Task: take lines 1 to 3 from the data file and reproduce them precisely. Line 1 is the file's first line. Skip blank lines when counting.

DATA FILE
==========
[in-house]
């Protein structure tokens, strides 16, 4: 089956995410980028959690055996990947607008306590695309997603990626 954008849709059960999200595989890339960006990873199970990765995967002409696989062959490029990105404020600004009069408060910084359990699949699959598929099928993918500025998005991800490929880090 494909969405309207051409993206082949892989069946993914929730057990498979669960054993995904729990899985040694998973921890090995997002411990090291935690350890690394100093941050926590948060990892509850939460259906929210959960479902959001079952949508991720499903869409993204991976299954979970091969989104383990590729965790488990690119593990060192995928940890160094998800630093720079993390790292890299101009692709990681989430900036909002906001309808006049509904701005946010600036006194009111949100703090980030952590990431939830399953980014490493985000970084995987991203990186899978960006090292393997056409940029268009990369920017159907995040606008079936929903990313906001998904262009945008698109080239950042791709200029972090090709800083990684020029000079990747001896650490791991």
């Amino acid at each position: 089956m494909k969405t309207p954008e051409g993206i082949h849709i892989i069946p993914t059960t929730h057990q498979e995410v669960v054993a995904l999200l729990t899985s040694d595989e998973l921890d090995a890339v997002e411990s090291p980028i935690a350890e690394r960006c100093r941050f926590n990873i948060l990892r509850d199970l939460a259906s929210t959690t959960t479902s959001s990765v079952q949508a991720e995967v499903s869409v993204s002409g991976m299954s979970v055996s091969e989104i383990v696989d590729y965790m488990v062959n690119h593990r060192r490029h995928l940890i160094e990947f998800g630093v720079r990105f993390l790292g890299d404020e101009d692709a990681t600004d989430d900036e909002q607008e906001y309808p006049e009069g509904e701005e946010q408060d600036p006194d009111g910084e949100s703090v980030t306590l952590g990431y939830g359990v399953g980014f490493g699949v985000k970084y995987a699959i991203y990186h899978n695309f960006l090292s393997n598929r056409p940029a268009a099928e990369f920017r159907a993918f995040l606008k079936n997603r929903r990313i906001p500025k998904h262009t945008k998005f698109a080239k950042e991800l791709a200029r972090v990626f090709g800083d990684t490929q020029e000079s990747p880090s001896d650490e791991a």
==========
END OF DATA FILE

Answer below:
[in-house]
């Protein structure tokens, strides 16, 4: 089956995410980028959690055996990947607008306590695309997603990626 954008849709059960999200595989890339960006990873199970990765995967002409696989062959490029990105404020600004009069408060910084359990699949699959598929099928993918500025998005991800490929880090 494909969405309207051409993206082949892989069946993914929730057990498979669960054993995904729990899985040694998973921890090995997002411990090291935690350890690394100093941050926590948060990892509850939460259906929210959960479902959001079952949508991720499903869409993204991976299954979970091969989104383990590729965790488990690119593990060192995928940890160094998800630093720079993390790292890299101009692709990681989430900036909002906001309808006049509904701005946010600036006194009111949100703090980030952590990431939830399953980014490493985000970084995987991203990186899978960006090292393997056409940029268009990369920017159907995040606008079936929903990313906001998904262009945008698109080239950042791709200029972090090709800083990684020029000079990747001896650490791991």
């Amino acid at each position: 089956m494909k969405t309207p954008e051409g993206i082949h849709i892989i069946p993914t059960t929730h057990q498979e995410v669960v054993a995904l999200l729990t899985s040694d595989e998973l921890d090995a890339v997002e411990s090291p980028i935690a350890e690394r960006c100093r941050f926590n990873i948060l990892r509850d199970l939460a259906s929210t959690t959960t479902s959001s990765v079952q949508a991720e995967v499903s869409v993204s002409g991976m299954s979970v055996s091969e989104i383990v696989d590729y965790m488990v062959n690119h593990r060192r490029h995928l940890i160094e990947f998800g630093v720079r990105f993390l790292g890299d404020e101009d692709a990681t600004d989430d900036e909002q607008e906001y309808p006049e009069g509904e701005e946010q408060d600036p006194d009111g910084e949100s703090v980030t306590l952590g990431y939830g359990v399953g980014f490493g699949v985000k970084y995987a699959i991203y990186h899978n695309f960006l090292s393997n598929r056409p940029a268009a099928e990369f920017r159907a993918f995040l606008k079936n997603r929903r990313i906001p500025k998904h262009t945008k998005f698109a080239k950042e991800l791709a200029r972090v990626f090709g800083d990684t490929q020029e000079s990747p880090s001896d650490e791991a």